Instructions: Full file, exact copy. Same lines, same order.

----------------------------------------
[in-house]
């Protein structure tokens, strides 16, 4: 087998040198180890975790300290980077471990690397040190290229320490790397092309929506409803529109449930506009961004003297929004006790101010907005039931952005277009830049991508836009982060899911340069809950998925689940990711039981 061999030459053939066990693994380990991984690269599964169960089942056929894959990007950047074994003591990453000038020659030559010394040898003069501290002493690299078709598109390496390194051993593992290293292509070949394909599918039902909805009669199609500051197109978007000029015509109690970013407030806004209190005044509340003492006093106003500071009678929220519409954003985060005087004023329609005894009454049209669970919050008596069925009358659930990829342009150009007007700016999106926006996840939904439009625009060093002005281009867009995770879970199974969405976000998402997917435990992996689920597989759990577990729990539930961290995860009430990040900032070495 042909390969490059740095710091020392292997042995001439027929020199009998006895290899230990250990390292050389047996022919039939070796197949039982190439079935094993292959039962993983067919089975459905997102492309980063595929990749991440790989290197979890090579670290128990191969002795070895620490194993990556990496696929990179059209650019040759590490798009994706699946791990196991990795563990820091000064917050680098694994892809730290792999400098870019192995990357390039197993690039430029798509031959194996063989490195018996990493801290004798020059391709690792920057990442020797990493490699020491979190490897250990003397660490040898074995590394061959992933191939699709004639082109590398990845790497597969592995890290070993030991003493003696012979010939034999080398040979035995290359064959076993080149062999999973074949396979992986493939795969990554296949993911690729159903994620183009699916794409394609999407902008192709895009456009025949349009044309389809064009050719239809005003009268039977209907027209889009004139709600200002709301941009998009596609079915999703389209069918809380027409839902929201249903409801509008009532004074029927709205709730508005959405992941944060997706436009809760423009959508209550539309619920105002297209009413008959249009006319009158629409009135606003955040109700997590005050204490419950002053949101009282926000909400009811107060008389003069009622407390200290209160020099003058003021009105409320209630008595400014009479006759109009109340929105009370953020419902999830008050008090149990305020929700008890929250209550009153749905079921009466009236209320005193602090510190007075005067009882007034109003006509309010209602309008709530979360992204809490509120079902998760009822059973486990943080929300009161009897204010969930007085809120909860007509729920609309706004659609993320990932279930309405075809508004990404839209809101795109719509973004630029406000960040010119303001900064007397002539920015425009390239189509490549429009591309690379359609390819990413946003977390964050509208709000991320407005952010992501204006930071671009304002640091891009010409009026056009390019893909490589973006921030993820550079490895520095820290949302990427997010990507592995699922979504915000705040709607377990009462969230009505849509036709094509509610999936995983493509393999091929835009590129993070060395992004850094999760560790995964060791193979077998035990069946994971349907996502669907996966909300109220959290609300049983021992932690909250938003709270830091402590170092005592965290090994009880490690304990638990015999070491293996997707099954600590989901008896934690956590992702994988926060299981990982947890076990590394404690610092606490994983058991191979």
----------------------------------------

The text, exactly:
[in-house]
């Protein structure tokens, strides 16, 4: 087998040198180890975790300290980077471990690397040190290229320490790397092309929506409803529109449930506009961004003297929004006790101010907005039931952005277009830049991508836009982060899911340069809950998925689940990711039981 061999030459053939066990693994380990991984690269599964169960089942056929894959990007950047074994003591990453000038020659030559010394040898003069501290002493690299078709598109390496390194051993593992290293292509070949394909599918039902909805009669199609500051197109978007000029015509109690970013407030806004209190005044509340003492006093106003500071009678929220519409954003985060005087004023329609005894009454049209669970919050008596069925009358659930990829342009150009007007700016999106926006996840939904439009625009060093002005281009867009995770879970199974969405976000998402997917435990992996689920597989759990577990729990539930961290995860009430990040900032070495 042909390969490059740095710091020392292997042995001439027929020199009998006895290899230990250990390292050389047996022919039939070796197949039982190439079935094993292959039962993983067919089975459905997102492309980063595929990749991440790989290197979890090579670290128990191969002795070895620490194993990556990496696929990179059209650019040759590490798009994706699946791990196991990795563990820091000064917050680098694994892809730290792999400098870019192995990357390039197993690039430029798509031959194996063989490195018996990493801290004798020059391709690792920057990442020797990493490699020491979190490897250990003397660490040898074995590394061959992933191939699709004639082109590398990845790497597969592995890290070993030991003493003696012979010939034999080398040979035995290359064959076993080149062999999973074949396979992986493939795969990554296949993911690729159903994620183009699916794409394609999407902008192709895009456009025949349009044309389809064009050719239809005003009268039977209907027209889009004139709600200002709301941009998009596609079915999703389209069918809380027409839902929201249903409801509008009532004074029927709205709730508005959405992941944060997706436009809760423009959508209550539309619920105002297209009413008959249009006319009158629409009135606003955040109700997590005050204490419950002053949101009282926000909400009811107060008389003069009622407390200290209160020099003058003021009105409320209630008595400014009479006759109009109340929105009370953020419902999830008050008090149990305020929700008890929250209550009153749905079921009466009236209320005193602090510190007075005067009882007034109003006509309010209602309008709530979360992204809490509120079902998760009822059973486990943080929300009161009897204010969930007085809120909860007509729920609309706004659609993320990932279930309405075809508004990404839209809101795109719509973004630029406000960040010119303001900064007397002539920015425009390239189509490549429009591309690379359609390819990413946003977390964050509208709000991320407005952010992501204006930071671009304002640091891009010409009026056009390019893909490589973006921030993820550079490895520095820290949302990427997010990507592995699922979504915000705040709607377990009462969230009505849509036709094509509610999936995983493509393999091929835009590129993070060395992004850094999760560790995964060791193979077998035990069946994971349907996502669907996966909300109220959290609300049983021992932690909250938003709270830091402590170092005592965290090994009880490690304990638990015999070491293996997707099954600590989901008896934690956590992702994988926060299981990982947890076990590394404690610092606490994983058991191979």